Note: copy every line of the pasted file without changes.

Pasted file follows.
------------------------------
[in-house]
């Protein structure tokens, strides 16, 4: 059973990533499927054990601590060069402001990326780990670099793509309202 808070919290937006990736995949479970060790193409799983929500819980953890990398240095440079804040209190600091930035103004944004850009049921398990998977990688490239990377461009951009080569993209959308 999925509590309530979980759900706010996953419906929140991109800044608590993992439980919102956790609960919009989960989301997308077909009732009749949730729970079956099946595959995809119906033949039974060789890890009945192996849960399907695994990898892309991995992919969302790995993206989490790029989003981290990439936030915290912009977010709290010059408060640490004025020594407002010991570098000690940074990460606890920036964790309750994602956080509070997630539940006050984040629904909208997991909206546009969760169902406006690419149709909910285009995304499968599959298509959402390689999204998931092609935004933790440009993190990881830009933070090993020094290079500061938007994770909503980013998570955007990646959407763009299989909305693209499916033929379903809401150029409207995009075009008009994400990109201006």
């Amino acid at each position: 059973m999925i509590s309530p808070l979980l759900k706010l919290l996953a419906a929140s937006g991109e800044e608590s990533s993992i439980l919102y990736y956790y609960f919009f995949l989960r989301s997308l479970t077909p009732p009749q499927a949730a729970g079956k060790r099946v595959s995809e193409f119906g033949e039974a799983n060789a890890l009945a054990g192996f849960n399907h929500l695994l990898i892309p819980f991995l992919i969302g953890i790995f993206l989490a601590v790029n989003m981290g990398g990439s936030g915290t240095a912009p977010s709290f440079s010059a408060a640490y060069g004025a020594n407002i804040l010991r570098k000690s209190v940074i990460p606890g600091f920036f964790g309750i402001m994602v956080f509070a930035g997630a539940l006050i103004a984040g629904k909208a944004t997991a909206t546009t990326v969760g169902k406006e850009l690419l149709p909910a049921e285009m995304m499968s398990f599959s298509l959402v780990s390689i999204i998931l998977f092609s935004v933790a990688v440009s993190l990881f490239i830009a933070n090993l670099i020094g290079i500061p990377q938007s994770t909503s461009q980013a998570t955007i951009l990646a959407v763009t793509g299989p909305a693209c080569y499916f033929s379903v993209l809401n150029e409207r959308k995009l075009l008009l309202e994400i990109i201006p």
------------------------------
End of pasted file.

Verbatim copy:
[in-house]
């Protein structure tokens, strides 16, 4: 059973990533499927054990601590060069402001990326780990670099793509309202 808070919290937006990736995949479970060790193409799983929500819980953890990398240095440079804040209190600091930035103004944004850009049921398990998977990688490239990377461009951009080569993209959308 999925509590309530979980759900706010996953419906929140991109800044608590993992439980919102956790609960919009989960989301997308077909009732009749949730729970079956099946595959995809119906033949039974060789890890009945192996849960399907695994990898892309991995992919969302790995993206989490790029989003981290990439936030915290912009977010709290010059408060640490004025020594407002010991570098000690940074990460606890920036964790309750994602956080509070997630539940006050984040629904909208997991909206546009969760169902406006690419149709909910285009995304499968599959298509959402390689999204998931092609935004933790440009993190990881830009933070090993020094290079500061938007994770909503980013998570955007990646959407763009299989909305693209499916033929379903809401150029409207995009075009008009994400990109201006």
């Amino acid at each position: 059973m999925i509590s309530p808070l979980l759900k706010l919290l996953a419906a929140s937006g991109e800044e608590s990533s993992i439980l919102y990736y956790y609960f919009f995949l989960r989301s997308l479970t077909p009732p009749q499927a949730a729970g079956k060790r099946v595959s995809e193409f119906g033949e039974a799983n060789a890890l009945a054990g192996f849960n399907h929500l695994l990898i892309p819980f991995l992919i969302g953890i790995f993206l989490a601590v790029n989003m981290g990398g990439s936030g915290t240095a912009p977010s709290f440079s010059a408060a640490y060069g004025a020594n407002i804040l010991r570098k000690s209190v940074i990460p606890g600091f920036f964790g309750i402001m994602v956080f509070a930035g997630a539940l006050i103004a984040g629904k909208a944004t997991a909206t546009t990326v969760g169902k406006e850009l690419l149709p909910a049921e285009m995304m499968s398990f599959s298509l959402v780990s390689i999204i998931l998977f092609s935004v933790a990688v440009s993190l990881f490239i830009a933070n090993l670099i020094g290079i500061p990377q938007s994770t909503s461009q980013a998570t955007i951009l990646a959407v763009t793509g299989p909305a693209c080569y499916f033929s379903v993209l809401n150029e409207r959308k995009l075009l008009l309202e994400i990109i201006p």